Pirates, Treasures, and the Shoulders of Giants:
Copyright in the Digital Age
Pirates, Treasures, and the Shoulders of Giants is an experimental documentary about copyright in the digital age. It takes the form of a personal and poetic essay on what it means to own ideas, using anecdotes, and animation to bring this complex and politicized subject into focus on a human scale. Part meditation, part documentary, part personal essay, it tells a tale of pirates and the fate of the public domain.

What makes it personal is the stylized-autobiographical narrative that structures the film and connects segments, as it tells the tale of my quest to reconcile "piracy" with the laws and practices of mainstream US culture. What makes it documentary is that it's an account -- not of my life -- but of the digital age. Today, more than ever, knowledge is power, and questions about who owns it, who controls it, and who gets to use it hold powerful implications for everyone on our planet. Pirates asks these questions in a dream language, in a mythic landscape where autobiography and history are one.

Collage of copyright and trademark symbols

A meditation on
the economy of expression

At one level, the documentary is about the growing conflict between two great American traditions -- (1) the right to the fruits of one's labor; and (2) the free exchange of ideas (enshrined in our freedoms of speech, assembly, and press). Our legal traditions of copyright, patent and trademark have always been about striking a balance between the rights of creators and rights of public access to cultural resources. But in the last twenty years, that balance has shifted radically and the public domain is threatened by increasing controls on the circulation ideas.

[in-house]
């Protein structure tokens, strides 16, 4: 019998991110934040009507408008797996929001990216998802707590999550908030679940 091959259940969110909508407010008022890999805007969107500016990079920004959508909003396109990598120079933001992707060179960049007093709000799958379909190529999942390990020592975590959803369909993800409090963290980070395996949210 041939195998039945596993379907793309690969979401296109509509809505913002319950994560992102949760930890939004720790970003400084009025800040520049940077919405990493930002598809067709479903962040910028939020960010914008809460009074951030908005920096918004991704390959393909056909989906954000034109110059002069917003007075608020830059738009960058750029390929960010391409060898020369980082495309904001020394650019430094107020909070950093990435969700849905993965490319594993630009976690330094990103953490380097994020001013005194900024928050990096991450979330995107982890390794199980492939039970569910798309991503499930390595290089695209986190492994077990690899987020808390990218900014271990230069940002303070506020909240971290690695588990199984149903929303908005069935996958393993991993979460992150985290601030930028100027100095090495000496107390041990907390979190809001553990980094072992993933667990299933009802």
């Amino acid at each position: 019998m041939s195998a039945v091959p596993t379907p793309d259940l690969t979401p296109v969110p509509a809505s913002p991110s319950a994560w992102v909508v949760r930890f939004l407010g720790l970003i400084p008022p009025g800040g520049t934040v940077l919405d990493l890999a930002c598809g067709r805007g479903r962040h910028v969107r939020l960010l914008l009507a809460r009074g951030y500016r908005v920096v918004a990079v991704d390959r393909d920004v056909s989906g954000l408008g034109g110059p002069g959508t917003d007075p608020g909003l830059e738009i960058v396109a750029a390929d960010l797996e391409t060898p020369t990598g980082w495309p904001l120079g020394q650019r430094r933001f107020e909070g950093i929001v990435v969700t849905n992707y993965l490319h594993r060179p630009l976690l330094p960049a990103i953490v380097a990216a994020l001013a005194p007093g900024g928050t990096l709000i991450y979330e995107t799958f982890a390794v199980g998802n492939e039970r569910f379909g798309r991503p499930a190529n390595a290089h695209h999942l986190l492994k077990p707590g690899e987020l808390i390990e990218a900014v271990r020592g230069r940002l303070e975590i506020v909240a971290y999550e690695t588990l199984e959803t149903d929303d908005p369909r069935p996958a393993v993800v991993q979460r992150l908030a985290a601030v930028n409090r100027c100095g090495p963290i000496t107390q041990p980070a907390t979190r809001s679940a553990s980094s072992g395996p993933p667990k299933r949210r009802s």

At another level, Pirates is an attempt to compile a primer for citizens of a digital age. That is, to gather the perspectives of diverse communities and generations, illustrating how intellectual property issues play out in everyday life; and showing what's at stake for different people, both as creators and consumers of cultural media. The court order that ended Napster's reign as the king of peer-to-peer content sharing was only one of the more visible battles raging over intellectual property. Deeper battles over ownership, authorship and the free exchange of ideas burn on unseen, threatening the public domain. By looking at these battles from the perspectives of activists, artists, hackers, and fans, diverse in age, class, ethnicity and interest, the film seeks to prime a larger conversation (among the audience) about the vital role of the cultural commons in a free, democratic society.